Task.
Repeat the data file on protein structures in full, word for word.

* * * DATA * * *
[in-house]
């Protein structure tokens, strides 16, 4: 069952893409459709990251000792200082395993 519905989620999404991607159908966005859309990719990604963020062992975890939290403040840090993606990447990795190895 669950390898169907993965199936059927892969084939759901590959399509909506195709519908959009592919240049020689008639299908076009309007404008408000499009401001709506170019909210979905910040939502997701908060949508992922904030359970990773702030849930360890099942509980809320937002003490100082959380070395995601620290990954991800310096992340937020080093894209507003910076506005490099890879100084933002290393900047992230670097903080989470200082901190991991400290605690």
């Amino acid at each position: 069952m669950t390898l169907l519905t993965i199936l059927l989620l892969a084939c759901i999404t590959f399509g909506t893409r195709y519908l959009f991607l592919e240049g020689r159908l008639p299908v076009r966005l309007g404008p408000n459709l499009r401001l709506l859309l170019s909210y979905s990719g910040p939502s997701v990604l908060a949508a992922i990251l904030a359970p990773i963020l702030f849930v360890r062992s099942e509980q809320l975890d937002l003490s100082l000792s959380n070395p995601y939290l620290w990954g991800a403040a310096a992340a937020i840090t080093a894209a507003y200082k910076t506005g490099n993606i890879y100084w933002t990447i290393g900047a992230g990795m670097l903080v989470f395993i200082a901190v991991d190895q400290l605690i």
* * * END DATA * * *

[in-house]
């Protein structure tokens, strides 16, 4: 069952893409459709990251000792200082395993 519905989620999404991607159908966005859309990719990604963020062992975890939290403040840090993606990447990795190895 669950390898169907993965199936059927892969084939759901590959399509909506195709519908959009592919240049020689008639299908076009309007404008408000499009401001709506170019909210979905910040939502997701908060949508992922904030359970990773702030849930360890099942509980809320937002003490100082959380070395995601620290990954991800310096992340937020080093894209507003910076506005490099890879100084933002290393900047992230670097903080989470200082901190991991400290605690």
């Amino acid at each position: 069952m669950t390898l169907l519905t993965i199936l059927l989620l892969a084939c759901i999404t590959f399509g909506t893409r195709y519908l959009f991607l592919e240049g020689r159908l008639p299908v076009r966005l309007g404008p408000n459709l499009r401001l709506l859309l170019s909210y979905s990719g910040p939502s997701v990604l908060a949508a992922i990251l904030a359970p990773i963020l702030f849930v360890r062992s099942e509980q809320l975890d937002l003490s100082l000792s959380n070395p995601y939290l620290w990954g991800a403040a310096a992340a937020i840090t080093a894209a507003y200082k910076t506005g490099n993606i890879y100084w933002t990447i290393g900047a992230g990795m670097l903080v989470f395993i200082a901190v991991d190895q400290l605690i």